lbxproxy - Low BandWidth X proxy
lbxproxy [:<display>] [option]
Applications that would like to take advantage of the Low Bandwidth
extension to X (LBX) must make their connections to an lbxproxy. These
applications need to know nothing about LBX, they simply connect to the
lbxproxy as if were a regular server. The lbxproxy accepts client con-
nections, multiplexes them over a single connection to the X server,
and performs various optimizations on the X protocol to make it faster
over low bandwidth and/or high latency connections.
With regard to authentication/authorization, lbxproxy simply passes
along to the server the credentials presented by the client. Since X
clients will connect to lbxproxy, it is important that the user’s .Xau-
thority file contain entries with valid keys associated with the net-
work ID of the proxy. lbxproxy does not get involved with how these
entries are added to the .Xauthority file. The user is responsible for
setting it up.
The lbxproxy program has various options, all of which are optional.
If :<display> is specified, the proxy will use the given display port
when listening for connections. The display port is an offset from
port 6000, identical to the way in which regular X display connections
are specified. If no port is specified on the command line option,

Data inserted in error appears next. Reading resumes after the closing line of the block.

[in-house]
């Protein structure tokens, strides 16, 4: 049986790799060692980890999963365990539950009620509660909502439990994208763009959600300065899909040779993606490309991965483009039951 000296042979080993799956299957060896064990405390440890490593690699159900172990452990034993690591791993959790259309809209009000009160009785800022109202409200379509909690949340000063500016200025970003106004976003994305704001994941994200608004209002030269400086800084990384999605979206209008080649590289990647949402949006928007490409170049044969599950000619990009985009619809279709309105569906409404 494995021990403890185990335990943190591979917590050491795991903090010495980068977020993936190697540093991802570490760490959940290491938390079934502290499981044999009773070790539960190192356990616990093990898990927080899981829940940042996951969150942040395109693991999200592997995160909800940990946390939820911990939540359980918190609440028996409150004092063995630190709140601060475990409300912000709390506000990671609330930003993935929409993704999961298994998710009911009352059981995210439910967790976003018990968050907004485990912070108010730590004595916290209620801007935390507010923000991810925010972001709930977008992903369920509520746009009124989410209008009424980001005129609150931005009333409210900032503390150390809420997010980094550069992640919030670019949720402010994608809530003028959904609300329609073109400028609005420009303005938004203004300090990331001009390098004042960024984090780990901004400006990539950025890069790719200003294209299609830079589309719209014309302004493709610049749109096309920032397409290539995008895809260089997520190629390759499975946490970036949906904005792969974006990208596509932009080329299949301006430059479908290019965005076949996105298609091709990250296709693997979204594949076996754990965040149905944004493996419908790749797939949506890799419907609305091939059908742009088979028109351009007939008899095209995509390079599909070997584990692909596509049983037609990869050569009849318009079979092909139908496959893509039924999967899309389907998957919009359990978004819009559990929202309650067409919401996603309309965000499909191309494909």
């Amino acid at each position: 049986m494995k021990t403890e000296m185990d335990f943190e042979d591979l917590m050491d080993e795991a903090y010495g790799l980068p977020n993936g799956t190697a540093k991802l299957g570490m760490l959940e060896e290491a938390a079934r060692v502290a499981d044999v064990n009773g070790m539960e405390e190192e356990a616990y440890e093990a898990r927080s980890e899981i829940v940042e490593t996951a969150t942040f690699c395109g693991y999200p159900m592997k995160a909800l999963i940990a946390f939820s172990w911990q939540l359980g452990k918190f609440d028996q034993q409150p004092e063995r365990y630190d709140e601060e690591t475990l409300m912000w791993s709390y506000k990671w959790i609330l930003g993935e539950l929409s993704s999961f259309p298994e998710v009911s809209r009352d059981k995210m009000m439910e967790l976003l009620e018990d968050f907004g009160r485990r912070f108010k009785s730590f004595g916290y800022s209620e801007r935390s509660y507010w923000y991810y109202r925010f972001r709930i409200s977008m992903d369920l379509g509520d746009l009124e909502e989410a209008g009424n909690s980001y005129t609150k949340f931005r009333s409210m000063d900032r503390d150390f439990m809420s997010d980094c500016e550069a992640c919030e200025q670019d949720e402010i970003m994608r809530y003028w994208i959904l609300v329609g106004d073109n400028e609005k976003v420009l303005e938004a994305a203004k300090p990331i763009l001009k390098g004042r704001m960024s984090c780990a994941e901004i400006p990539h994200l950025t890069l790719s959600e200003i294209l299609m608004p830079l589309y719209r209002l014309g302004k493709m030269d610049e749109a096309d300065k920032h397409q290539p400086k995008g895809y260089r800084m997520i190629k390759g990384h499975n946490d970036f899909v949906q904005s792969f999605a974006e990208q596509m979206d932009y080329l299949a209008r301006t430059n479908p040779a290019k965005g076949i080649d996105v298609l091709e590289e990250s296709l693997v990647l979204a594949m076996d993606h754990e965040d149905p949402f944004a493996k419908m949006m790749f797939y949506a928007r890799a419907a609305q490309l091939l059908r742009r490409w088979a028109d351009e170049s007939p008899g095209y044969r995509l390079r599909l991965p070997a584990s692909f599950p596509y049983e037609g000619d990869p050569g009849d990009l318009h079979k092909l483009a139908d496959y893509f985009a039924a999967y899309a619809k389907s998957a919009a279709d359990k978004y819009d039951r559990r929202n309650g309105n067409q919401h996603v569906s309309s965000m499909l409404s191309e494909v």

lbxproxy will default to port 63. If the port number that the proxy
tries to listen on is in use, the proxy will attempt to use another
port number. If the proxy is not using the Proxy Manager and the
default port number cannot be used, the port number that is used will
be written to stderr.
The other command line options that can be specified are:
-help Prints a brief help message about the command line options.
Specifies the address of the X server supporting the LBX exten-
sion. If this option is not specified, the display is obtained
by the DISPLAY environment variable.
A limited number of pointer motion events are allowed to be in
flight between the server and the proxy at any given time. The
maximum number of motion events that can be in flight is set
with this option; the default is 8.
The default behavior of lbxproxy is to manage a single server.
However, lbxproxy can manage more than one server. The default
maximum number of servers is 20. The number of servers can be
overridden by setting the environment variable LBX-
PROXY_MAXSERVERS to the desired number. The order of prece-
dence from highest to lowest: command line, environment vari-
able, default number.
The default behavior of lbxproxy is to continue running as
usual when it’s last client exits. The -terminate option will
cause lbxproxy to exit when the last client exits. The -reset
option will cause lbxproxy to reset itself when the last client
exits. Resetting causes lbxproxy to clean up it’s state and
reconnect to the server.
The default behavior of lbxproxy is to exit when its connection
to the server is broken. The -reconnect option will cause lbx-
proxy to just reset instead (see -reset above) and attempt to
reconnect to the server.